The Chevy Tahoe is a popular family SUV know for its ability to tote a lot of people around, but I wanted to see what kind of towing capacity these vehicles had, so I decided to conduct research on many different model years and put it in a sort of a resource guide.
The information is a little bit limited because of the data that was available at the time, but I will update this article if and when I find the updated information.
Overview of the Data For the Tahoe:
Engine Choices: The engine choices for the Tahoe didn't really change over the years that much and in fact there were only a couple of choices, in many cases that you could choose from. The engine you did have equipped did make a difference in some of the maximum trailer weight ratings listed in the charts, but it did not make as much of a difference as having a towing package installed on your vehicle.
Configurations: There were not very many variations or configurations for these SUVs that directly affected the capacity numbers as there were only two-wheel drive and four-wheel drive models, along with a couple of different axle ratio options and engine configurations, but it did not substantially affect the capacity numbers in most cases.
Towing Capacity: The towing capacity for the Chevy Tahoe's was pretty consistent over the years, especially when we look at the higher end of the spectrum. On the low end, there was a pretty significant difference between the later model years and the earlier model years, which you can see below in the charts I have listed.
I group certain model years in this article according to which engine options were available, which made the data a lot easier to organize and read. In some cases some of the model years shared the same metrics, so I only posted one chart that applies to all model years listed for that chart.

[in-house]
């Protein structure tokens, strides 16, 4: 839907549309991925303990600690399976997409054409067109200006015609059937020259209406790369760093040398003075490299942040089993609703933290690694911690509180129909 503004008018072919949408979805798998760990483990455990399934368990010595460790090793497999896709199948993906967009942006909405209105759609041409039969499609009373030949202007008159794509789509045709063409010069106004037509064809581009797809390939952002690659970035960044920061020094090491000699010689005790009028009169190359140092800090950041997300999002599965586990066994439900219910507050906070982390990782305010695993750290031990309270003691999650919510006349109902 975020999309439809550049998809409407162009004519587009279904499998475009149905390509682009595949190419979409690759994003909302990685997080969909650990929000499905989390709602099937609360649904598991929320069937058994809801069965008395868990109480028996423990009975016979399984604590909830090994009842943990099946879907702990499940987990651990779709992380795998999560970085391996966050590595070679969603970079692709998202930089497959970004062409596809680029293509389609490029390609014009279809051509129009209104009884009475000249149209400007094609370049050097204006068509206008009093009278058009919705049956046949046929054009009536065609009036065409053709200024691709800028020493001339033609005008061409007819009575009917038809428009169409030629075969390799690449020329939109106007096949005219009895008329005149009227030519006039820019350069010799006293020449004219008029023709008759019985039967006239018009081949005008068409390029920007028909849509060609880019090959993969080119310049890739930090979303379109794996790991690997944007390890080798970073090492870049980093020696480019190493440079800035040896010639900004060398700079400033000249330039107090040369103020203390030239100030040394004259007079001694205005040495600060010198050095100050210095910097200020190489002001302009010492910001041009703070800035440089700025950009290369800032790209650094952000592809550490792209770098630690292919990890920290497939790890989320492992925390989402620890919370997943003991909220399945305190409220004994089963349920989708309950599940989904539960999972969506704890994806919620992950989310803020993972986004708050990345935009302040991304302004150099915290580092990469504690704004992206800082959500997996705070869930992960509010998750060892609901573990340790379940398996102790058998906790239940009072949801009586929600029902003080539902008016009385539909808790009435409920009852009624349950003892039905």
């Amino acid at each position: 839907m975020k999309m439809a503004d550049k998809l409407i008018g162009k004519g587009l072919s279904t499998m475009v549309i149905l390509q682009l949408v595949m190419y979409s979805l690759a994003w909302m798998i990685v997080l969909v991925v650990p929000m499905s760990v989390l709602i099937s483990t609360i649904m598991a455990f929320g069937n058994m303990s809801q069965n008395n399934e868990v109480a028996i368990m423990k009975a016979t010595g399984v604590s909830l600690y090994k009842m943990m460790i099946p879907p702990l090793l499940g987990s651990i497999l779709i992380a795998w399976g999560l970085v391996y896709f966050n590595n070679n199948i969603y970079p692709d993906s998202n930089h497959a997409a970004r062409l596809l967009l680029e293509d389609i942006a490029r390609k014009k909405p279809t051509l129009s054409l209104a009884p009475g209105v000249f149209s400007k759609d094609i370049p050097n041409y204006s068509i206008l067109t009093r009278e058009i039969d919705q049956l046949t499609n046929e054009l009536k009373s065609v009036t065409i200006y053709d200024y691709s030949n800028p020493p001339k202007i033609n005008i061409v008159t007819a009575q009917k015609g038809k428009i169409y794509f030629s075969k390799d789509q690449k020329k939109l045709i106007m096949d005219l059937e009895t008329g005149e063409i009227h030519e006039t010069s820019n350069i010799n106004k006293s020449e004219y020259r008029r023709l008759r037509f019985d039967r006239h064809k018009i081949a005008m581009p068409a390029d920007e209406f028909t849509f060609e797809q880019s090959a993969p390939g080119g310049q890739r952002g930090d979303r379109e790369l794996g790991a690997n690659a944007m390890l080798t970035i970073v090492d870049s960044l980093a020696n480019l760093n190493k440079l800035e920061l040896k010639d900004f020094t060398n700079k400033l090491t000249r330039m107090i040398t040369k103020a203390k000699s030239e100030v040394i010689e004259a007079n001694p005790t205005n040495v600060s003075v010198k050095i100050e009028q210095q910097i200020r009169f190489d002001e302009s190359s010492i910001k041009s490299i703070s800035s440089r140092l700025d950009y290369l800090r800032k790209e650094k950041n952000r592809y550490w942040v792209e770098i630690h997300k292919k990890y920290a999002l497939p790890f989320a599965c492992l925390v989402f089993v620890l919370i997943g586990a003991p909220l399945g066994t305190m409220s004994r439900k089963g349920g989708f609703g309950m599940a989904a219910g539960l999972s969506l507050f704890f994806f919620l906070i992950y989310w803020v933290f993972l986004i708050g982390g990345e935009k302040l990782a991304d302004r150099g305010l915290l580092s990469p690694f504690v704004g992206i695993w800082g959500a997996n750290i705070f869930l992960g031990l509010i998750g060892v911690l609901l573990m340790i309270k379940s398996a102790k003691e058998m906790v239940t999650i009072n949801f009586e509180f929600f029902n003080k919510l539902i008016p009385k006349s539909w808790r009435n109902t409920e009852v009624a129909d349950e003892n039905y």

Be sure to read through your owner's manual do you get all of the updated information on your vehicle, including tow related information.
I did notice slight discrepancies between the metrics when I compared the maximum trailer weight ratings in the trailering guide versus the brochures but it was only a 200 pound difference, on average and not too significant but worth a mention.
The 2021 Tahoe's had their own chart, mainly because they had different engine options than we see in the later model years and the first diesel engine option, which is exciting for a lot of people out there, I'm sure! The towing capacity for the 2021 models range from 7,600–8,400 lbs. and really came down to what engine you had equipped, for the most part.
There were three different engine options available for the 2021 models and these were the 5.3 L engine, the 6.2 L engine and that 3.0 L diesel engine. If you look below with a chart you can also see that the Tahoe is divided up into two-wheel drive and four-wheel drive models and there was a slight difference I have about 200 lbs between the two different options.
The 2020-2016 models had the same metrics and is why I only posted one chart below, but this chart applies to all three model years. The towing capacity for the 2020 to 2016 models ranged from 6,400 lbs. on the low-end and went all the way up to 8,600 pounds on the high end with a choice of only two engine options, either a 5.3 L engine or a 6.2 L engine.
You can also see that the two-wheel drive and four-wheel drive models were listed below and there was that 200 lb. difference between the two options again.
The 6.2 L engine had a very high capacity that ranged between 8,100 and 8,400 lbs. which was a lot more than you could get from the 5.3 L engine alone. The only way to increase your maximum trailer weight rating would be to have the Max Trailering Package installed and if you had one of these equipped, then you had that higher 8,400 to 8,600 pound rating.
The 2017 and 2016 models had similar specs to the 2020 to 2018 models, but the engine options were not listed in the chart, as you can see below.
Just the two-wheel drive and 4-wheel drive options were shown in the chart, along with the max trailering package weight ratings and the standard weight ratings. You can also see an option of a Z71 off-road package or the Z71 Midnight Edition, which you can get more details on what was included in those packages/models via the brochures.
2015 & 2014 Models: